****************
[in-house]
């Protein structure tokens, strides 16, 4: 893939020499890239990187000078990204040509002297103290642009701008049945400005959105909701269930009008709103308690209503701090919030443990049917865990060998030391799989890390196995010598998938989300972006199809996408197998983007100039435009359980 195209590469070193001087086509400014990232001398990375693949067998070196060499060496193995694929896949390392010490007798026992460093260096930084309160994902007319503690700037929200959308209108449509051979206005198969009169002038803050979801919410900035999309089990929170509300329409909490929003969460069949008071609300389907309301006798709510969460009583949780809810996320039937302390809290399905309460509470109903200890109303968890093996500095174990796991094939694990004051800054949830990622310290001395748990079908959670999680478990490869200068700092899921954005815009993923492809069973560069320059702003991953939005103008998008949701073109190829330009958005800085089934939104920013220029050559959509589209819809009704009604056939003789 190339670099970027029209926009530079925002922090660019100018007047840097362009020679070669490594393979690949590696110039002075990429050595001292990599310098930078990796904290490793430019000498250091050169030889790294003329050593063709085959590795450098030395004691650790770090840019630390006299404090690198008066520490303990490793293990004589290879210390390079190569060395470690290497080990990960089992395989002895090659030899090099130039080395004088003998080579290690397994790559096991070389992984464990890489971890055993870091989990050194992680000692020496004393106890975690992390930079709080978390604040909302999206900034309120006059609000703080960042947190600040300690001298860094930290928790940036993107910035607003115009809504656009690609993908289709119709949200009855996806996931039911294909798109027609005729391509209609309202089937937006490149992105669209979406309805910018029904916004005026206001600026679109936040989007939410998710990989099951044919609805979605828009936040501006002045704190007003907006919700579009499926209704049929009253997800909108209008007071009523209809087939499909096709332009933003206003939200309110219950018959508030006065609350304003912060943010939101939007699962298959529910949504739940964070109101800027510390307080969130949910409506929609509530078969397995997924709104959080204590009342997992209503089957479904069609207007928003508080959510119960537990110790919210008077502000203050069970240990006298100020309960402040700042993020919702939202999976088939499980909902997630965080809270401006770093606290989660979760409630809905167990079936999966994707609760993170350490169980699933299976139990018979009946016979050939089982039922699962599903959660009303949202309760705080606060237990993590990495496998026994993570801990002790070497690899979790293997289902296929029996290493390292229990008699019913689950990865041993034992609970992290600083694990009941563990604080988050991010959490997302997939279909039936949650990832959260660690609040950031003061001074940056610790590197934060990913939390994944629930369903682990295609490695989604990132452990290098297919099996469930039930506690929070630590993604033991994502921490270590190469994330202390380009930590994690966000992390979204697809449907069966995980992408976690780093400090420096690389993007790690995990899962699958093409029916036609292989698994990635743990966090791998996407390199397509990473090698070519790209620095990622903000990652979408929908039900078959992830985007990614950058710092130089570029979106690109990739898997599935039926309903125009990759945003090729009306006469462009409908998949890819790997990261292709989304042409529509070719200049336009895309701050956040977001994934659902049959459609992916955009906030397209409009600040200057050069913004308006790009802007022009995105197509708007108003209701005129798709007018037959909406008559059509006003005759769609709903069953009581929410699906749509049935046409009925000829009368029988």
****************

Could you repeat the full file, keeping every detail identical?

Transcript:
[in-house]
């Protein structure tokens, strides 16, 4: 893939020499890239990187000078990204040509002297103290642009701008049945400005959105909701269930009008709103308690209503701090919030443990049917865990060998030391799989890390196995010598998938989300972006199809996408197998983007100039435009359980 195209590469070193001087086509400014990232001398990375693949067998070196060499060496193995694929896949390392010490007798026992460093260096930084309160994902007319503690700037929200959308209108449509051979206005198969009169002038803050979801919410900035999309089990929170509300329409909490929003969460069949008071609300389907309301006798709510969460009583949780809810996320039937302390809290399905309460509470109903200890109303968890093996500095174990796991094939694990004051800054949830990622310290001395748990079908959670999680478990490869200068700092899921954005815009993923492809069973560069320059702003991953939005103008998008949701073109190829330009958005800085089934939104920013220029050559959509589209819809009704009604056939003789 190339670099970027029209926009530079925002922090660019100018007047840097362009020679070669490594393979690949590696110039002075990429050595001292990599310098930078990796904290490793430019000498250091050169030889790294003329050593063709085959590795450098030395004691650790770090840019630390006299404090690198008066520490303990490793293990004589290879210390390079190569060395470690290497080990990960089992395989002895090659030899090099130039080395004088003998080579290690397994790559096991070389992984464990890489971890055993870091989990050194992680000692020496004393106890975690992390930079709080978390604040909302999206900034309120006059609000703080960042947190600040300690001298860094930290928790940036993107910035607003115009809504656009690609993908289709119709949200009855996806996931039911294909798109027609005729391509209609309202089937937006490149992105669209979406309805910018029904916004005026206001600026679109936040989007939410998710990989099951044919609805979605828009936040501006002045704190007003907006919700579009499926209704049929009253997800909108209008007071009523209809087939499909096709332009933003206003939200309110219950018959508030006065609350304003912060943010939101939007699962298959529910949504739940964070109101800027510390307080969130949910409506929609509530078969397995997924709104959080204590009342997992209503089957479904069609207007928003508080959510119960537990110790919210008077502000203050069970240990006298100020309960402040700042993020919702939202999976088939499980909902997630965080809270401006770093606290989660979760409630809905167990079936999966994707609760993170350490169980699933299976139990018979009946016979050939089982039922699962599903959660009303949202309760705080606060237990993590990495496998026994993570801990002790070497690899979790293997289902296929029996290493390292229990008699019913689950990865041993034992609970992290600083694990009941563990604080988050991010959490997302997939279909039936949650990832959260660690609040950031003061001074940056610790590197934060990913939390994944629930369903682990295609490695989604990132452990290098297919099996469930039930506690929070630590993604033991994502921490270590190469994330202390380009930590994690966000992390979204697809449907069966995980992408976690780093400090420096690389993007790690995990899962699958093409029916036609292989698994990635743990966090791998996407390199397509990473090698070519790209620095990622903000990652979408929908039900078959992830985007990614950058710092130089570029979106690109990739898997599935039926309903125009990759945003090729009306006469462009409908998949890819790997990261292709989304042409529509070719200049336009895309701050956040977001994934659902049959459609992916955009906030397209409009600040200057050069913004308006790009802007022009995105197509708007108003209701005129798709007018037959909406008559059509006003005759769609709903069953009581929410699906749509049935046409009925000829009368029988």